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Notebook

Nipmuc grad Anthony Leonelli courts new challenge

Anthony Leonelli has his first head coaching job, for the men’s basketball team at Green Mountain College.
Anthony Leonelli has his first head coaching job, for the men’s basketball team at Green Mountain College.Handout

Leonelli starts fast at Green Mountain

Anthony Leonelli immediately hit the recruiting trail after agreeing to become head men’s basketball coach at Green Mountain College in Pownal, Vt.

“That was July 1 and I’ve already been to the Hoop Mountain camp in Rhode Island and a couple of summer leagues in the Boston area,’’ said Leonelli, a former two-sport athlete at Nipmuc Regional High in Upton.

His first official day on the job was Monday.

“I’m also on the lookout for an assistant coach, so I’m putting a lot of miles on the car and lots of minutes on my cellphone to try and reach the coaches I know, and find the right players for our program,’’ he said.

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As a senior at Nipmuc, Leonelli compiled a 10-1 won-loss record as a pitcher and was on the mound when the Warriors defeated Triton Regional, 1-0, for the Division 3 state baseball championship in 2001. He wore a Superman T-shirt under his uniform when he pitched that season.

“I wore it once and we won and so I got superstitious,’’ said Leonelli, the subject of a memorable championship celebration newspaper photo after he pulled off his uniform shirt to reveal his lucky T-shirt at LeLacheur Park in Lowell.

His parents still have the shirt hanging in their house. It was a gift from Leonelli’s significant other, Rachel Keeler, who graduated from Nipmuc in 2002.

“I really loved baseball and my coach, Bill McInnis, who won three state titles in five years, is one of the reasons I went into the profession. He had a great connection with his players and gave us confidence and stood by us if someone was in a slump,’’ said the 30-year-old Leonelli, who spent the last two seasons as an assistant men’s basketball coach at Rhode Island College.

Leonelli tried to make the varsity baseball team at Southern New Hampshire University, but, he said, “the Division 2 level was probably too high for me, and it was always a struggle to get into the mix.’’

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Describing himself as a “marginal’’ basketball player in high school, Leonelli said that to be competitive he spent a lot of time studying the game.

“Baseball came relatively easy for me,’’ said Leonelli, the head baseball coach at Blackstone Valley Regional Tech in Upton the past four seasons. “But the idea of coaching basketball was a challenge and really appealed to me.’’

Leonelli, a volunteer assistant basketball coach at Millbury High while attending Southern New Hampshire, quipped that he always reminds his old basketball coach at Nipmuc, Jim Grant, that he should have played more.

“But I have a different perspective now and he was more right than I was,’’ said Leonelli, whose other basketball coaching stops include being a student assistant at the University of Akron, assistant coach at Wentworth Institute for six years, and assistant coach at Worcester Polytechnic Institute for the 2011-12 season.

During his tenure at Rhode Island College, the Anchormen went 46-13 and reached the NCAA Division 3 tournament both seasons.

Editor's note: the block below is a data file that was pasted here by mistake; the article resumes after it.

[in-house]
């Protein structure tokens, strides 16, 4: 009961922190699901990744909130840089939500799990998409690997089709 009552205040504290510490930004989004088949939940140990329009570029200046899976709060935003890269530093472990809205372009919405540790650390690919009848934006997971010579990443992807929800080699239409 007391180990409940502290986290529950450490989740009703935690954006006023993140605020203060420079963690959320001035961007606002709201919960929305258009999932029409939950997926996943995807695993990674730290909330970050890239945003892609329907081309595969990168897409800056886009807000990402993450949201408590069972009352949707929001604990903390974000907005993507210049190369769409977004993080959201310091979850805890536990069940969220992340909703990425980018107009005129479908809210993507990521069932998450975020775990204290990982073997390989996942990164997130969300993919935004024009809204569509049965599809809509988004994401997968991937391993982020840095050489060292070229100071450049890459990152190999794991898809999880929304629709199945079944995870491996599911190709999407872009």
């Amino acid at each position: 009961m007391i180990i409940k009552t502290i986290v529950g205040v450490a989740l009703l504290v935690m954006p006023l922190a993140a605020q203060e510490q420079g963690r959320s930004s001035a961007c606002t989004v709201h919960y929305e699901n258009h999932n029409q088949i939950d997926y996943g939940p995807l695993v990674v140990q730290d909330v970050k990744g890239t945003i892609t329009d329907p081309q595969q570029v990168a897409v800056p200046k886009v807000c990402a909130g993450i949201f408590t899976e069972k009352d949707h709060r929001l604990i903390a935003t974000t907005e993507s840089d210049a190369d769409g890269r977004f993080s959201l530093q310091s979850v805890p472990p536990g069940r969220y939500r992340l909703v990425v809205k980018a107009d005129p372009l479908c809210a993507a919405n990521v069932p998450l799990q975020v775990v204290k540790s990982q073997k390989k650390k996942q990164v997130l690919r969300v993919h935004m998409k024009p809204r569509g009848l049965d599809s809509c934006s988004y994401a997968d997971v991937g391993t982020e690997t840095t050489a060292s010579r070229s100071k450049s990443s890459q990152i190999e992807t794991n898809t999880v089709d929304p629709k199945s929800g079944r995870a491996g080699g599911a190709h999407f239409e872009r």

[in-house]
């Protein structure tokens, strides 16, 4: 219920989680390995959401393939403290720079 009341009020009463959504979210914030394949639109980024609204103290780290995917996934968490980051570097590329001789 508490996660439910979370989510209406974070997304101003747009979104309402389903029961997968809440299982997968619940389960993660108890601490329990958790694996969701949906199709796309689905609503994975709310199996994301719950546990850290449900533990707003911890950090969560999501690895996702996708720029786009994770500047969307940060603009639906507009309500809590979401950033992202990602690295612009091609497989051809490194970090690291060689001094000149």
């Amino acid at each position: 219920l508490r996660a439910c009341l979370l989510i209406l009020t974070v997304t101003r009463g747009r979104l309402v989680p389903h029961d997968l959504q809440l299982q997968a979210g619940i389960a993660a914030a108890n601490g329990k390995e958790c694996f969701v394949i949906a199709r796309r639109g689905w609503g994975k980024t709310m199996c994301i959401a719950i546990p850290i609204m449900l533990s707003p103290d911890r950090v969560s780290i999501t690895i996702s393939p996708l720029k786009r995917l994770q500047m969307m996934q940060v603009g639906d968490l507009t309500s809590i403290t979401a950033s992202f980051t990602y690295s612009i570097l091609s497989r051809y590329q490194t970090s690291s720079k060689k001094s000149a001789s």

He has also coached at Hoop Mountain, the Hoop Group, and the Boston College basketball camps, and was codirector of WPI’s camp.

Leonelli, who has the reputation as a dogged recruiter, inherits another Division 3 program; however, Green Mountain has produced just four wins in each of the last two seasons.

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“It’s a challenge, but I wanted to give myself 10 or 11 years to get a head coaching job and that’s come true, so the timing is right,’’ said Leonelli. “Every assistant wants to move over 24 inches on the bench and see if they’re as smart as they think they are. But seriously, the most important aspect of my job now is changing the culture and identity of what we want to be.’’

To that end, Leonelli said he will explore every avenue and at first will focus on his recruiting connections in Massachusetts, New York, and New Jersey.

“Green Mountain is a unique college with a unique vision,’’ he said. “I’m glad to be a part of it, and I believe we can build a program that can compete immediately.’’

Here and there

Adam Ravenelle , a former Lincoln-Sudbury Regional High baseball star, signed with the Detroit Tigers on Monday after being taken by the team in the fourth-round of last month’s draft. As a Vanderbilt University junior this spring, Ravenelle recorded the final out of the Commodores’ Division 1 national championship-clinching victory over Virginia, and had three saves in the College World Series. Overall, the Sudbury native had a 1.35 ERA in 40 innings as a reliever. Ravenelle will receive a signing bonus of $412,400, according to MLB.com. . . Newton native Eric Kaplan, junior varsity boys’ hockey coach at Natick High the past six years, is the program’s new head coach. He replaces Karl Infanger. Kaplan has also coached the Natick Comets youth hockey team and the Natick Middle School squad. . . Former Lincoln-Sudbury Regional and Boston College women’s basketball star Carolyn Swords has signed with the Acqua & Sapone Umbertide professional team in Italy. The 6-foot-6 center has not played since last summer, when she tore ligaments in her knee while with the WNBA’s Chicago Sky, and was waived by the team earlier this year. The 2006-07 Massachusetts Gatorade Player of the Year, Swords also played in Turkey, averaging 16.3 points and 8.1 rebounds per game for Ceyhan two years ago.

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Marvin Pave can be reached at marvin.pave@rcn.com.